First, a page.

Computer Column #350
Many of us spend part of every day staring at a web browser on a computer, perhaps buying, selling, or researching antiques or maybe just checking the news and gossip. We all have our favorite browsers, yet browsers are still evolving. New features are worth taking a look at.
Fortunately, most browsers are free, and multiple browsers can coexist on a computer. They can be tried and compared. Unfortunately, each added browser will ask if you want to make it your default browser. Say no unless you are ready for a permanent change.
Icons of six browsers on this writer’s Windows 10 computer used to compare how different browsers rendered his websites.
The World Wide Web became a major factor in the international scientific community around 1990. Most scientists used Unix computers. With help in part from the U.S. government, urged by Senator Al Gore, a browser with a graphical user interface instead of plain text was developed. It was called Mosaic. The designers later went private and dubbed their browser Netscape Navigator. By 1994 it was available for Apple Macintosh and the first Microsoft Windows computers.
Netscape Navigator dominated the browser market and was used by virtually all World Wide Web fans. We, old-timers, remember marveling at its capabilities and cursing at its quirks. A few years later Microsoft created Internet Explorer and packaged it with Windows. Soon it was the dominant browser. The “browser wars” were on and still are today.
For many years browsers were rated on their ability to understand the many dialects of HTML (hypertext markup language), which is used to build websites. Today HTML is more uniform, and browsers share standard rendering logic to display web pages. Now comparisons are made on speed of display, protection from malignant websites, and customizability through add-ons. Speed is a common selling point, but how often do you twiddle your thumbs waiting for a website to load? It is a little like zero-to-60-mph claims for autos.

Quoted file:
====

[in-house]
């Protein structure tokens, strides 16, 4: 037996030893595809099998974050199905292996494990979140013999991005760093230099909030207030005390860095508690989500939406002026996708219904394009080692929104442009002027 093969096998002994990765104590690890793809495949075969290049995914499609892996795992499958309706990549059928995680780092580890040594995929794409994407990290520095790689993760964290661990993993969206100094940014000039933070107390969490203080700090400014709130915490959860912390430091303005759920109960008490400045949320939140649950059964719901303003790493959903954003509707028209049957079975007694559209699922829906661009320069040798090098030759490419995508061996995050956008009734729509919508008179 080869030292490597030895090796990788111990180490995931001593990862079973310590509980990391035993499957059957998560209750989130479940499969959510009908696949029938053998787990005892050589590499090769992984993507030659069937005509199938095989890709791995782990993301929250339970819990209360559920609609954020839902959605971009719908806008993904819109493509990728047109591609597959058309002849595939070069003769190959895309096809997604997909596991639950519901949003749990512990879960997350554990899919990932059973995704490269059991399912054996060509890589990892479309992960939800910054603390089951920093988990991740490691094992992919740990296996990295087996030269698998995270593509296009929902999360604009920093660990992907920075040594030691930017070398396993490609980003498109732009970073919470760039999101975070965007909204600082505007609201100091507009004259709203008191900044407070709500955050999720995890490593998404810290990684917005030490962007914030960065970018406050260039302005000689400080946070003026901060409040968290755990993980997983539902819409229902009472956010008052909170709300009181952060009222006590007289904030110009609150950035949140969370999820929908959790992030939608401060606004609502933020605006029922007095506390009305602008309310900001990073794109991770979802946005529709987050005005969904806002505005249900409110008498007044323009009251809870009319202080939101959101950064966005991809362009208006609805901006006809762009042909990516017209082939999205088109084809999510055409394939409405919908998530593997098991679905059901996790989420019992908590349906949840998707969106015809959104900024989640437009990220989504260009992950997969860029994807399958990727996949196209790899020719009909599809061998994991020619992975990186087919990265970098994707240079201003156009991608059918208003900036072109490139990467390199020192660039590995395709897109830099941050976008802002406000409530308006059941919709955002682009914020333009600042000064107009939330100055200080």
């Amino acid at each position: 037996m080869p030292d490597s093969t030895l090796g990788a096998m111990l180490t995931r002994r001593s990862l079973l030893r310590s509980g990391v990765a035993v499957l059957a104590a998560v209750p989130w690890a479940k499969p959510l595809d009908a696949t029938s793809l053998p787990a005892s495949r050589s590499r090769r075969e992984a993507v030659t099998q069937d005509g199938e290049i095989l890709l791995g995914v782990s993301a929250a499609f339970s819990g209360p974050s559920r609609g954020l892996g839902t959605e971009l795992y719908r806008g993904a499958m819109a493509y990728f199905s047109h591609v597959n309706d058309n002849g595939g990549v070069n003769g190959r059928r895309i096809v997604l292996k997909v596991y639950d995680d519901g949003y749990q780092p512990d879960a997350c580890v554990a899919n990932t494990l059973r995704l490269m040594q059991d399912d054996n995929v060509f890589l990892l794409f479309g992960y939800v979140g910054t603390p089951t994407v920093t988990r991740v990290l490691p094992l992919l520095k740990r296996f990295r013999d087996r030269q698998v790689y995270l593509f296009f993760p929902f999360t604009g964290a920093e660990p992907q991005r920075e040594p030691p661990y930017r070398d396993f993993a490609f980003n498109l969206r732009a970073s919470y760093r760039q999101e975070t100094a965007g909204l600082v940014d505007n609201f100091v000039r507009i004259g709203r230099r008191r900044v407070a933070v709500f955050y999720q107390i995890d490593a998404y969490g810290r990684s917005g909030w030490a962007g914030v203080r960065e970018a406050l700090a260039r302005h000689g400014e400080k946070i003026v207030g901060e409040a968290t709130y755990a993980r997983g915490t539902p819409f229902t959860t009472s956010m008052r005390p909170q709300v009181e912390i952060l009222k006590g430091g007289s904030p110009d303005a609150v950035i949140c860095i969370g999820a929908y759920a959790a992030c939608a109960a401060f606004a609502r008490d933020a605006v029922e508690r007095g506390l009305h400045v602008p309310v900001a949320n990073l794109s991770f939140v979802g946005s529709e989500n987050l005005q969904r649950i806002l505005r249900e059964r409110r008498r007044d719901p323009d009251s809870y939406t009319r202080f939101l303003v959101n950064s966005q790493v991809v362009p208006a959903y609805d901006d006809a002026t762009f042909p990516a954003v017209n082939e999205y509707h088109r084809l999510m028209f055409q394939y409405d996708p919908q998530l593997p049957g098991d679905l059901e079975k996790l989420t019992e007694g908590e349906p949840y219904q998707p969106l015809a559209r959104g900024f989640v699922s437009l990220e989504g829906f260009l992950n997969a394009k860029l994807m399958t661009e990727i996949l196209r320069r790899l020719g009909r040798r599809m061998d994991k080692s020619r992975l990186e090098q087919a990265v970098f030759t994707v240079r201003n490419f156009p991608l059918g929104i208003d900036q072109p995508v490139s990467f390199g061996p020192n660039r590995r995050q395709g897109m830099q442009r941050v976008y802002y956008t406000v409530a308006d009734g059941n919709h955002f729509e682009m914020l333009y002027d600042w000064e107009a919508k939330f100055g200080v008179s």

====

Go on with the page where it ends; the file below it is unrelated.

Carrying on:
The default search engine is also a comparison factor. If words not recognizable as a web address are entered in the address bar of a browser, the browser uses a search engine to find likely websites. By default, MS Edge and MS Internet Explorer use Bing, another Microsoft creation. Google Chrome uses Google for obvious reasons. For a few years Mozilla Firefox used Yahoo because Yahoo provided financial help to Mozilla. However, almost all browsers allow choosing a default engine. Use a search engine to find out how to set the search engine on a particular browser.
A few of the most popular browsers and one new one will be reviewed, starting with the most common. All are free. Links are listed below.
Google Chrome(Win, Mac, Android, Linux, iOS, and Chrome OS) is currently the most popular browser. It is fast, good-looking, and easy to use. It evolved as the default browser for Google’s Chrome operating system for the Chromebook computers popular with students. Today it is available for almost all operating systems. Add-ons were sparse but are increasing rapidly. Installation on Linux requires some computer smarts, but Linux users usually have them.
Microsoft Internet Explorer (Win) has been a prominent browser for two decades. It came packaged with every version of Windows. Constantly improved, it is still popular though a bit slow and bloated with features. It might even be called stodgy. Some features are useful only to website designers. Its security is excellent. Internet Explorer is officially obsolete but is installed on many existing Windows 7 and Windows 10 computers still in use. A Macintosh version was once available but is no longer.